As we mentioned in our conversation with Catherine Rampell and Sudeep Reddy, it has been a difficult year for business. One of the industries hit hardest? Travel.
We’ve been tracking the downturn in air travel all year … and this Christmas, normally a big travel time, is no exception. TSA reports that yesterday – Christmas Eve – only 850,000 people flew — it was 2.5 million last year.
And here’s the thing — this is still a lot of travel, given the risk travel poses for increasing COVID-19 spread, and the CDC’s repeatedly urging Americans not to travel for the holidays. But it’s also not nearly enough to really help the struggling travel industry — hotels and airlines and the like.
Darby Meegan was on the road first thing today, on his way to visit family.
“Good morning, Mitchell. We are in Sheridan, Wyoming, right now on our way from Spokane, Washington, to Crystal Beach, Texas,” he said.
He’s one of 84 million Americans that AAA estimates are traveling during the holidays this year.
“Twenty-two-hundred-and-something miles, yeah, it’s a little bit of a hike. I’m not driving, my wife is thankfully,” he said.
So — they’re being safe behind the wheel.
And, they’re trying to be safe about COVID-19 exposure. Meegan said they quarantined for several weeks before hitting the road on Christmas Eve.
“We discussed AirBnbs, hotels, and we decided we’re going to sleep in the van on the ground, to try to isolate from people as much as possible, and just gas stations for the bathroom,” Meegan said, adding they debated whether to even make the trip at all, and potentially put elderly relatives at risk:
“The CDC guidelines and what’s going on, there is this level of guilt, we do realize that we could infect someone by traveling,” he said.
Now, this is not cut-and-dried. The risk of spreading COVID-19 depends on how people travel, and what precautions they take, said University of Minnesota public-health professor Ryan Demmer.
“People who actually travel, if they did so extremely safely and were mostly driving, not coming into contact with other individuals, they may contribute very little to transmission,” he said.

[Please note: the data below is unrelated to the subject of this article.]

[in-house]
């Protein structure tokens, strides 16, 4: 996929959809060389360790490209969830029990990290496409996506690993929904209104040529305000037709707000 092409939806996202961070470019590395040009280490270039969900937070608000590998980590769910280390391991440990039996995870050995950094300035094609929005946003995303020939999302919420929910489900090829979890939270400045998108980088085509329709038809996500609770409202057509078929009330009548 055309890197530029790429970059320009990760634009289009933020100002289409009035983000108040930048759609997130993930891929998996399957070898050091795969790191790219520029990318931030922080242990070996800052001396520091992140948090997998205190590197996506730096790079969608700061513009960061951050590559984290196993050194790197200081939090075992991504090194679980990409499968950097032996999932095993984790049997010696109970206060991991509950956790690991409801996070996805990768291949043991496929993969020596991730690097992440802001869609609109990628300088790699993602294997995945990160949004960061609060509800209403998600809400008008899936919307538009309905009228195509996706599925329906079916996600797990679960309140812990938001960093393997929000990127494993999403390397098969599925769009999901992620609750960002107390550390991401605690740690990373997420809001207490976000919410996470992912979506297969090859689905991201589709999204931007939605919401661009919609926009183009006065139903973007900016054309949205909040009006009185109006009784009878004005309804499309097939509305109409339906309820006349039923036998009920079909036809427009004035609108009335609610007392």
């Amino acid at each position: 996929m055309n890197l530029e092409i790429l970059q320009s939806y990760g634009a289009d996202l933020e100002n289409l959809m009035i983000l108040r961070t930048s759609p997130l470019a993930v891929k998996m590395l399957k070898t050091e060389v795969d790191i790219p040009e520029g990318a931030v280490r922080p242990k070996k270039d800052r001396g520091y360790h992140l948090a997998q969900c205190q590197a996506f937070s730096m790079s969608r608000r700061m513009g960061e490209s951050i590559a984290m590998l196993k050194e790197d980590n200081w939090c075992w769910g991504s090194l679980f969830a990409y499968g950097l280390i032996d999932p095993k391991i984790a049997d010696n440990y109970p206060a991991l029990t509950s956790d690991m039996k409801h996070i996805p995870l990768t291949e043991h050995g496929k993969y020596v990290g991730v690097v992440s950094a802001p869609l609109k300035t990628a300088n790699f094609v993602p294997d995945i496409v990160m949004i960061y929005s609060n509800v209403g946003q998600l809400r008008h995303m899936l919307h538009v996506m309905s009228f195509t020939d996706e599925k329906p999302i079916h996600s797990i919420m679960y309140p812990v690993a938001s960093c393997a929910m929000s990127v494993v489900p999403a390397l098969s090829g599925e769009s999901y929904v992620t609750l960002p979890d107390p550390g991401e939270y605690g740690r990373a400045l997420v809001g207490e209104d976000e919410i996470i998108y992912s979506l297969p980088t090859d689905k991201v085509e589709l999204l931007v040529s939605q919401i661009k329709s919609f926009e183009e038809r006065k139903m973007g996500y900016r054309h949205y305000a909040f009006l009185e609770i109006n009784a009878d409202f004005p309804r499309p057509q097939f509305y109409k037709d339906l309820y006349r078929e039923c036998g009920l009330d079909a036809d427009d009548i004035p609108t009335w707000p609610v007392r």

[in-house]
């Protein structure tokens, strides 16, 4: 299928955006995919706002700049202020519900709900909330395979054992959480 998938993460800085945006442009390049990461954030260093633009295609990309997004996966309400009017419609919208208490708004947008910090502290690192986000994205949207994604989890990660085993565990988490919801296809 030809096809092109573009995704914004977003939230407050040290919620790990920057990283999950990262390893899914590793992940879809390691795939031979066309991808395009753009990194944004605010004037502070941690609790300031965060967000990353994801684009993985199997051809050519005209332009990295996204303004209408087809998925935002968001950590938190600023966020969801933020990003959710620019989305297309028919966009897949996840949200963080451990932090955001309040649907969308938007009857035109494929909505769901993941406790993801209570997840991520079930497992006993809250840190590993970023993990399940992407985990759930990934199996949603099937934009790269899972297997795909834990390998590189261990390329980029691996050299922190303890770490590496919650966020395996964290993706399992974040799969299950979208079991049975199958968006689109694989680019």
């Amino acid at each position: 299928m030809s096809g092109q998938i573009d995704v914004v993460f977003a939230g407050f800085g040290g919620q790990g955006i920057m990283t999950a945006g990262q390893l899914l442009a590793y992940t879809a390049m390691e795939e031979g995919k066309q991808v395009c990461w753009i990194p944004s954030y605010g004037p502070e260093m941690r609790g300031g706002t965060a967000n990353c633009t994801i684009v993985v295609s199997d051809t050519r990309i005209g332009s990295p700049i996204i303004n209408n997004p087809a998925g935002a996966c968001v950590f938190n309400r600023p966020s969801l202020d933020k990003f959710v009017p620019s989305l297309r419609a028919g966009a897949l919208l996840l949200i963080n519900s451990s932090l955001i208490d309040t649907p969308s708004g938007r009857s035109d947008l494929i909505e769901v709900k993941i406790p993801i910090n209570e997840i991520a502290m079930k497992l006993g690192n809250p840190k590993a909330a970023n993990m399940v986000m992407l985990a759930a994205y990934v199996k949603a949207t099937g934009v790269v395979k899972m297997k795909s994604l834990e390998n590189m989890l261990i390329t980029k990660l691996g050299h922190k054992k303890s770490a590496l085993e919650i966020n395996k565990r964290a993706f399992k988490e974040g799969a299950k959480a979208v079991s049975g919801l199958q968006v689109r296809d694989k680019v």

But, he added, there’s no way to completely eliminate heightened risk from travel.
“Big picture, traveling and going out and about in these times on average is going to increase risk, because it creates the potential for more person-to-person interactions,” he said.
And a lot of Americans have taken public-health warnings about travel to heart. AAA predicts holiday travel will be down 30 percent compared to last year. Air travel’s down by more than half.
“Anybody goes anywhere at all it will be by car, for the most part, and it will probably be shorter distances and to family. The big warm weather beach vacation trips are probably going to be put off. You know, that beach is still going to be there next year,” said Andrew Gross of AAA.
But, your favorite beach hotel or resort might not be there.
Chip Rogers, president of the American Hotel and Lodging Association, said many hotels are in danger of foreclosure right now. In terms of hotel industry workers, “we’re looking at a permanent reduction of around 25 percent of the workforce we had starting 2020. With no assistance or no dramatic change in the marketplace, between now and the spring, you could lose another 25 percent.”
And by change in the marketplace, he means people feeling safe enough to stay in hotels again when they travel … once the threat of COVID-19 has diminished.
Which essential workers should be prioritized for vaccines?
Front-line health care workers and residents of long-term care facilities are getting the shots first, according to Centers for Disease Control and Prevention guidance. Essential workers will be considered next, but with limited vaccine doses and a lot of workers considered essential, the jockeying has already started over which ones should go to the front of the line: meatpacking workers, pilots, bankers and ride-share drivers among them. The CDC will continue to consider how to best distribute the vaccine, but ultimately it’s up to each state to decide who gets the shots when.
Could relaxing patents help poorer countries get vaccines faster?
The world’s poorest countries may not be able to get any vaccine at all until 2024, by one estimate. To deliver vaccines to the world’s poor sooner that, some global health activists want to waive intellectual property protections on vaccines, medicines and diagnostics. India, South Africa and Kenya have asked the World Trade Organization to allow pharmaceutical plants in the developing world to manufacture patented drugs without having to worry about lawsuits. The United States, Britain and the European Union, have repeatedly rejected the proposal at the WTO.
The Pfizer vaccine has to be kept in extreme cold at minus 94 degrees Fahrenheit. And keeping it that cold requires dry ice. Where does that dry ice come from?
Also, is there enough of it to go around? And how much is it going to cost? The demand for dry ice is about to spike, and a whole bunch of industries are worried. Now, dry ice sells for $1 to $3 a pound. While the vaccine gets priority, smaller businesses and nonessential industries may end up losing out.
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